PARENTING_Growth_Promoting Relationship

PARENTING_Growth_Promoting Relationship - PARENTING:...

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PARENTING: Growth-Promoting Relationship DSM-IV V61.20 Parent-child relational problem Many parents are concerned about how to raise responsible children who have high self-esteem,  demonstrate self-control, and display skills of cooperation and consideration of others. Most people believe  that we somehow know how to “parent” instinctively. Usually, this attitude results in parenting the same  way we were parented. However, it is clear that the traditional authoritarian or permissive methods of  parenting create inner conflict for most parents, and praise, punishment, and rewards do not have the  desired effects of positive relationships with children. Conflicts in the parent/child relationship can lead to  dysfunctional/abusive relationship patterns. In addition, when children are experiencing mental health  crises   requiring   therapeutic   intervention,   learning   different   ways   of   parenting   becomes   essential   to  developing positive relationships between parent and child. It is generally accepted that primary prevention  activities (e.g., parenting classes, support for new parents) produce more functional families and are cost- effective for society over the long run. ETIOLOGICAL THEORIES Psychodynamics Effective parenting is a learned skill and is not a set of instinctive behaviors. Parental roles are derived  from many factors (e.g., the family of origin, family myths and scripts, parental skills, knowledge and level  of differentiation, socioeconomic and cultural factors, and the marital relationship). Family interactional  patterns develop in a predictable pattern over time. The family rules that develop out of these patterns can  be functional or dysfunctional. Functional rules are workable and constructive, promoting the needs of all  family members. Dysfunctional rules are contradictory, self-defeating, and destructive. Biological There is a genetic plan for the growth and development of the physical body. In the same way, there is  a biological plan for intelligence that is genetically encoded within the individual and drives the child from  within. At the same time, parents provide an anxiety-conditioned view of the world that conflicts with the  child’s nature. Many of the problems of parenting are caused by people ignoring this plan of nature. When  parental expectations of child behavior are inconsistent with the reality of a developmental stage (i.e.,  bladder/bowel training) conflicts arise that may result in dysfunctional parenting. Family Dynamics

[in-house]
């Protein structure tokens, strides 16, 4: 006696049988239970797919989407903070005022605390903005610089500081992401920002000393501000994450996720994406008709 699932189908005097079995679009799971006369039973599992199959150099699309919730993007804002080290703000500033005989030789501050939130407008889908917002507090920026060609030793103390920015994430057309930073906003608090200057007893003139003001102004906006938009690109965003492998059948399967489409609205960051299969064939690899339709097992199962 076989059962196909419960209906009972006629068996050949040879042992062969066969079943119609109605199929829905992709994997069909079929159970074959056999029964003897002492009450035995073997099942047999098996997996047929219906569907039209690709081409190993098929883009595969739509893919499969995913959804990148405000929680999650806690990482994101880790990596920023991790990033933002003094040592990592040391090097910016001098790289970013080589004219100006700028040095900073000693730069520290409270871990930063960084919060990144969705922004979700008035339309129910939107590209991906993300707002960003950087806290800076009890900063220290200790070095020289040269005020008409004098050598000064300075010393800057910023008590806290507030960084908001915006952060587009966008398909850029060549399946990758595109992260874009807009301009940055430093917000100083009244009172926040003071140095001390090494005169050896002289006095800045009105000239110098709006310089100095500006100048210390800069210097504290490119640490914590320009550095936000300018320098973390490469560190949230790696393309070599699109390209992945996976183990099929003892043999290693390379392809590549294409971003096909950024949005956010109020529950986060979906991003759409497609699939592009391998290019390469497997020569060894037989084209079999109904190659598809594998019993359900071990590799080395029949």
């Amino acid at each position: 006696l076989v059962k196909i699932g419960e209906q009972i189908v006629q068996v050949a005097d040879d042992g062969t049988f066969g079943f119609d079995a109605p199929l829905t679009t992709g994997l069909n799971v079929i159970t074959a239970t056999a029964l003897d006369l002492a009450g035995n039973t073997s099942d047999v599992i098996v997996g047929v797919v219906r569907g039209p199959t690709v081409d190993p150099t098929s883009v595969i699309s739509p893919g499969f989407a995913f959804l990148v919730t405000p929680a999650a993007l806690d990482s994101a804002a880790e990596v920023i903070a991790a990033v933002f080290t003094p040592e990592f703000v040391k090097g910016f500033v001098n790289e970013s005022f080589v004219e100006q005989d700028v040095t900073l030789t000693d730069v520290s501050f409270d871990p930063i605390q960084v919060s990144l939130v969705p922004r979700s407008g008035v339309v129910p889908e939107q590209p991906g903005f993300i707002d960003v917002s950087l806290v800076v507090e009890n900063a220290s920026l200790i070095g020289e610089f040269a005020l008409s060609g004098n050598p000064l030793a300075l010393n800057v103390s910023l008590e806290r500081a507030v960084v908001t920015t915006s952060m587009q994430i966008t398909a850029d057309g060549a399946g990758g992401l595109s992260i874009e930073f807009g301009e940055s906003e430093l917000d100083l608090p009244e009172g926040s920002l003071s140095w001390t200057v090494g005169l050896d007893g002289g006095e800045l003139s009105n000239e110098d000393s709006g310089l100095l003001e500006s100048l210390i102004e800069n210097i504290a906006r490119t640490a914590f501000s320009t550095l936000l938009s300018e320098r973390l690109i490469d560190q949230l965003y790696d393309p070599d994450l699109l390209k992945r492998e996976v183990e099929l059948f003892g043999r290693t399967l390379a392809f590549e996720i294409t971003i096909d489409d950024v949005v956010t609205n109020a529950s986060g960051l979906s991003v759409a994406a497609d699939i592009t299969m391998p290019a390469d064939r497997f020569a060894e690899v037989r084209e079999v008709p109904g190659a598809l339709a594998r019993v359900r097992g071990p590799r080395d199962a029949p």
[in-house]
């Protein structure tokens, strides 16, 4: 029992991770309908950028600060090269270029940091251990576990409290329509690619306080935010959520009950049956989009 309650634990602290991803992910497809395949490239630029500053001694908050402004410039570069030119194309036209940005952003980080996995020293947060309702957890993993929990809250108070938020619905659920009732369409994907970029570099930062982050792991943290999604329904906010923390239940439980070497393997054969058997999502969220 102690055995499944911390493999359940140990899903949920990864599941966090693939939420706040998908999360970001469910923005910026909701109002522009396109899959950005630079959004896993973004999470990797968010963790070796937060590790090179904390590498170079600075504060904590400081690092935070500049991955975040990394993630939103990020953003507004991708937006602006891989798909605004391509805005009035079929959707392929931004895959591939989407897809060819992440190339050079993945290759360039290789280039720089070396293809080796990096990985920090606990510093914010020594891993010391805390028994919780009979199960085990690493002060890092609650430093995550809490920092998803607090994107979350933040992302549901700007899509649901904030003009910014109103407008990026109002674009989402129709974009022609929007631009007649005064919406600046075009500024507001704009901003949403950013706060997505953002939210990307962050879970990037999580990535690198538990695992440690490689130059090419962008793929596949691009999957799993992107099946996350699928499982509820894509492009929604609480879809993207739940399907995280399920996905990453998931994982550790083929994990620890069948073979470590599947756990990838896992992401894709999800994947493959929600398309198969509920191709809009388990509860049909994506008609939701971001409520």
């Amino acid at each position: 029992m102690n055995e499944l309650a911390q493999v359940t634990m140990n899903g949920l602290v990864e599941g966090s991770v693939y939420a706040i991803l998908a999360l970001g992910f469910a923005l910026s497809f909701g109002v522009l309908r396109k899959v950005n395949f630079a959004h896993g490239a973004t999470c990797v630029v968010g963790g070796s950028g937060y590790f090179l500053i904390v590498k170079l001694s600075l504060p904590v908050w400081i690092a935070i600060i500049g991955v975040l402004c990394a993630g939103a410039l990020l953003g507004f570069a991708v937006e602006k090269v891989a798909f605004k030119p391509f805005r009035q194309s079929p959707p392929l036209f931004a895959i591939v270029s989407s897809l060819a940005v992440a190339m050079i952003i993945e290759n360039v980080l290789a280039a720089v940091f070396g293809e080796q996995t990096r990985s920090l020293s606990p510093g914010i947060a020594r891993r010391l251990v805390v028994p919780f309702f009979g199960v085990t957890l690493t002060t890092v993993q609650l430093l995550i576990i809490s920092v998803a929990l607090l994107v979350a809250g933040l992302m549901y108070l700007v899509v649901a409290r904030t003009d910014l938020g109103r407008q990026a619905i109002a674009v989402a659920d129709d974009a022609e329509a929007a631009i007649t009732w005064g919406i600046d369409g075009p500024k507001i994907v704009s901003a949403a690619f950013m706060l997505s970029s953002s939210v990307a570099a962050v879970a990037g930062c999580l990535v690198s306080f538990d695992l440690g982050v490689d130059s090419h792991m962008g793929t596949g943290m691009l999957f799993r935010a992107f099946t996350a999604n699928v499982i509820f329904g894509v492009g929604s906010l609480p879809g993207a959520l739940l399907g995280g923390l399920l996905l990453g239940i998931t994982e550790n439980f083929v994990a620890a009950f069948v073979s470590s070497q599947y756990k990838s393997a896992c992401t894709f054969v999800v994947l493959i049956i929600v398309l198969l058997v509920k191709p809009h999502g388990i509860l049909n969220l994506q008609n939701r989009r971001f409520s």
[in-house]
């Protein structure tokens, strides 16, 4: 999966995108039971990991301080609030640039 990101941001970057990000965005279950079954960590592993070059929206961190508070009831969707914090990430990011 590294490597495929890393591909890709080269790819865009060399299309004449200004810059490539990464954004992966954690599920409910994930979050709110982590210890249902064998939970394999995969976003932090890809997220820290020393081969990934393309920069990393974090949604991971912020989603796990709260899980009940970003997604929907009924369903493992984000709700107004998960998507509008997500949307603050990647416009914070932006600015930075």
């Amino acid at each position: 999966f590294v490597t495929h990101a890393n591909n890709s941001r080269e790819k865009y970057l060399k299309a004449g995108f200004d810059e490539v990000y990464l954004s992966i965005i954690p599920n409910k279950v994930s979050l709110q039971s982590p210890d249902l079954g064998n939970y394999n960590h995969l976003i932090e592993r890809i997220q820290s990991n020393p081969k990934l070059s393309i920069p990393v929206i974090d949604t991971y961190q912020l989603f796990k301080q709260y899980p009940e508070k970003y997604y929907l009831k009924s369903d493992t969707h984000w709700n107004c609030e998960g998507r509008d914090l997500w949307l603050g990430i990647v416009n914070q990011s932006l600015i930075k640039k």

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This note was uploaded on 02/01/2011 for the course PNR 182 taught by Professor Toole during the Spring '10 term at Orangeburg-Calhoun Technical College.

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PARENTING_Growth_Promoting Relationship - PARENTING:...

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